Here's a novel idea that as far as we know, no other financial firm has borrowed: to better analyze and monitor business loan risk, keep an eye on the borrower's customer relationship management data.
Lighter Capital, one of Bank Technology News' Top Ten Tech Companies to Watch for 2012 and a Big Data-driven online lending firm (its business model is similar to Kabbage and OnDeck) is adding CRM data to the store of data it analyzes to evaluate and monitor its borrowers, through an integration with Salesforce.
The company, which lends mostly to software startups, already brings bank account data aggregated by Yodlee and accounting transactions pulled in through with QuickBooks into its loan underwriting platform (about 40% of Lighter Capital's loan applicants use the web-delivered QuickBooks accounting software). By crunching numbers from those two sources, Lighter Capital already creates for itself a substantive view of a company's financial health the cash is coming in and flowing out on a monthly basis.
With the Salesforce integration Lighter Capital is announcing at Finovate Tuesday, the company will let its underwriters estimate the future revenue the borrower could generate, by seeing potential deals the salespeople have in the pipeline along with their sense of how likely they are to land them. The Salesforce analysis tool can map out the average sales cycle for the company and can analyze churn. "We're monitoring how a company performs over time; for instance, is their sales cycle getting longer," says Molly Otter, vice president.
"Lending has relied on a rear-view mirror view of the business," says CEO BJ Lackland. "FICO scores, financial statements, tax filings all tell the past, then hopefully the past predicts the future. CRM data is the best way to look into the future, it's what the company is looking at to predict its own future and see the sales pipeline." Salesforce has about 14% of the CRM market, he notes.
Lighter Capital makes "revenue-based loans," meaning it gets back the money it lends out as a percentage of the borrowing company's revenue, a method Lackland calls "debtquity." The better the company performs, the quicker its loan is paid off. The average loan is for $200,000 and has a two-year term. It's an alternative to venture capital. (Lighter Capital itself is backed by venture capital.) The company has low write-offs and high-performing loans, Lackland says. "We're more expensive than a bank, but cheaper than equity," he says. Its biggest competitor is angel investors.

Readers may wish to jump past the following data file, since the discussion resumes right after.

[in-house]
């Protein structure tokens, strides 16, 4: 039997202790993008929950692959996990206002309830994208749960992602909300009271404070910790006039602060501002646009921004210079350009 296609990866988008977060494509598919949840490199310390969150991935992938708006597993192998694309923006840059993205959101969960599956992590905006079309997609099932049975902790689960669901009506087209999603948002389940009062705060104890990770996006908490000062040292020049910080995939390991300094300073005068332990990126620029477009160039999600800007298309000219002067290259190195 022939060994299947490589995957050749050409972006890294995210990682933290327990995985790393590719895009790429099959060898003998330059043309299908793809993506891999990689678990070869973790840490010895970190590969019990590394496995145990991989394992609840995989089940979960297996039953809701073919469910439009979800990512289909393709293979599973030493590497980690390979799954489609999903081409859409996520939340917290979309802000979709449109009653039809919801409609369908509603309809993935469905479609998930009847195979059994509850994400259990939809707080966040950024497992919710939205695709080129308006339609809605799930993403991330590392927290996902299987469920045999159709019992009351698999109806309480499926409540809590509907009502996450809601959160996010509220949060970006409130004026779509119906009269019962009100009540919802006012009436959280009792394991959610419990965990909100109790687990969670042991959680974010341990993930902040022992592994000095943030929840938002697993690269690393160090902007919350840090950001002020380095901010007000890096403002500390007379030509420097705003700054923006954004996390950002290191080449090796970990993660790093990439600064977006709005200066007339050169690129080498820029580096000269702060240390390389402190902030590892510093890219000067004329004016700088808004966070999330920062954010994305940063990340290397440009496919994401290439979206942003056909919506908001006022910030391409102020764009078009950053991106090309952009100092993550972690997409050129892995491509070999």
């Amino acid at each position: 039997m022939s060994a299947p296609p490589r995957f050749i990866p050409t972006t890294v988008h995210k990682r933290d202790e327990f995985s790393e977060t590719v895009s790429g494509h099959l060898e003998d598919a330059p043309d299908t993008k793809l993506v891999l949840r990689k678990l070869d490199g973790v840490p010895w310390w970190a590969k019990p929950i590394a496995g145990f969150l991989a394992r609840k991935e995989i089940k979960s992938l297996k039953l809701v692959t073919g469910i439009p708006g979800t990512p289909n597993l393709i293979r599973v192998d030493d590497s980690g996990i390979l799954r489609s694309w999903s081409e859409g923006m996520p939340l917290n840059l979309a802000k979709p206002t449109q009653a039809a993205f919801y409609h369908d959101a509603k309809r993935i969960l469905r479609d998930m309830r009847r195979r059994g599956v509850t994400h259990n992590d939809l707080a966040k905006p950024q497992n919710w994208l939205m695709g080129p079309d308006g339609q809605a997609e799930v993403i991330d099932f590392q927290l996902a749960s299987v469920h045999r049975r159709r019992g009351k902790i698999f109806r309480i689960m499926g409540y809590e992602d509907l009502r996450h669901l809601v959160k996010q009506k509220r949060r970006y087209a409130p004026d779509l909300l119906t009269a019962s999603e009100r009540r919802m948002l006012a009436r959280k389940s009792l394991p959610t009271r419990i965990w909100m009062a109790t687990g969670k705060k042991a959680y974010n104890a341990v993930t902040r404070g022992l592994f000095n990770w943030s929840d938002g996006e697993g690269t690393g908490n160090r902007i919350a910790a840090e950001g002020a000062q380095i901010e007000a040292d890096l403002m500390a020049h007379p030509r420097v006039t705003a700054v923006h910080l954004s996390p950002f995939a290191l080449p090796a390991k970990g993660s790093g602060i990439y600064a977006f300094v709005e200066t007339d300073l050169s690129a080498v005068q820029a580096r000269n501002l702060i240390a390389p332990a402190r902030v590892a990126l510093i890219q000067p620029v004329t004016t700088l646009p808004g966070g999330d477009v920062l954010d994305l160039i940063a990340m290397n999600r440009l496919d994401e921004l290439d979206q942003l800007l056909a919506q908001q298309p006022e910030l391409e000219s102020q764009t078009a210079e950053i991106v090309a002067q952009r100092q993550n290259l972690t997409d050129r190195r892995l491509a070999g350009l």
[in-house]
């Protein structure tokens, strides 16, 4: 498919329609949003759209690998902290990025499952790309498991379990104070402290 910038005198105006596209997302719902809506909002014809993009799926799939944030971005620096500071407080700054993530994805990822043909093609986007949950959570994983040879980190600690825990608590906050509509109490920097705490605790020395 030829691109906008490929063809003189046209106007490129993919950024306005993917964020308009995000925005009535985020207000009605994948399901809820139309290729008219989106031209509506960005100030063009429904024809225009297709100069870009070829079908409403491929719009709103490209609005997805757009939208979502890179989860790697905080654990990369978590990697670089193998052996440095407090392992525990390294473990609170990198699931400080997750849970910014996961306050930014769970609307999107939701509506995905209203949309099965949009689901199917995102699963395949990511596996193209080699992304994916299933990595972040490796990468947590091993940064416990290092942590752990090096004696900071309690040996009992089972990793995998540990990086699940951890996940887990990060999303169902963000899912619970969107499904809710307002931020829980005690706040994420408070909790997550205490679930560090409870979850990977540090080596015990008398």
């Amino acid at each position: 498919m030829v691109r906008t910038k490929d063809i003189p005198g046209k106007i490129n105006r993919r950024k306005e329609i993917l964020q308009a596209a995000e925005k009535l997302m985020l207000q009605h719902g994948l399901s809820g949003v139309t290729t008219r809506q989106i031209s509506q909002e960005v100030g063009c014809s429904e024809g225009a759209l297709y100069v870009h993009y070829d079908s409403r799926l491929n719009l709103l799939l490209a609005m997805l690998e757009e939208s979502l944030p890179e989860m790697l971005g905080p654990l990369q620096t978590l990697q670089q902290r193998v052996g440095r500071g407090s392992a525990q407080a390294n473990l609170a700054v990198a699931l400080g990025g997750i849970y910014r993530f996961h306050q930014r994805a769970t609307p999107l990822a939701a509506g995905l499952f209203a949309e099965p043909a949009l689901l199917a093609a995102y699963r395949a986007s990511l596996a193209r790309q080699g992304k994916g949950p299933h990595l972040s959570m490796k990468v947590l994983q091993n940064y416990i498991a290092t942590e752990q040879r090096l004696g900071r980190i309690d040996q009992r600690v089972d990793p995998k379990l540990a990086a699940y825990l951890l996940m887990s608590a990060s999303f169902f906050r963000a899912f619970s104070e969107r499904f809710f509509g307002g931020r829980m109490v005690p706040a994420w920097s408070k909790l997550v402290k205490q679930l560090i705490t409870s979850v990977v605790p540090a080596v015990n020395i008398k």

In its data analysis of loans and borrowers, Lighter Capital also draws in social media data elements such as Facebook likes and LinkedIn profiles and recommendations. However, Lackland has come to the conclusion that such data is not that useful in determining creditworthiness, although LinkedIn is interesting, he says. "You can see somebody's network, and see recommendations from people you know," he says. If a business-to-consumer company has few Facebook likes, that could be a negative identifier, but it doesn't mean nearly as much as knowing that the company has been losing money month over month.
All data in the platform is visualized as bar charts, line graphs and other charts with drill-down capability. The multiple data sets can be used to cross-check and verify financial numbers. "You have to work hard to defraud us," Lackland says. Some data entries are time stamped by QuickBooks and Salesforce, so users can't enter fake data or fudge the timing. These programs also let Lighter Capital see when the number of users at the borrower's company has dropped, meaning people have been laid off.
Longer term, Lighter Capital hopes to analyze borrowers' educational background, although the company's leaders joke that they might deduct points for the added risk of having a Harvard MBA on staff.
While for now the company focuses on online businesses, which tend to keep all their information in the cloud and not mind prodding, Lackland believes more companies will behave this way in the future.
"We're skating to where the puck is going to be," he says. Eventually, it will offer its small business lending platform to other lenders.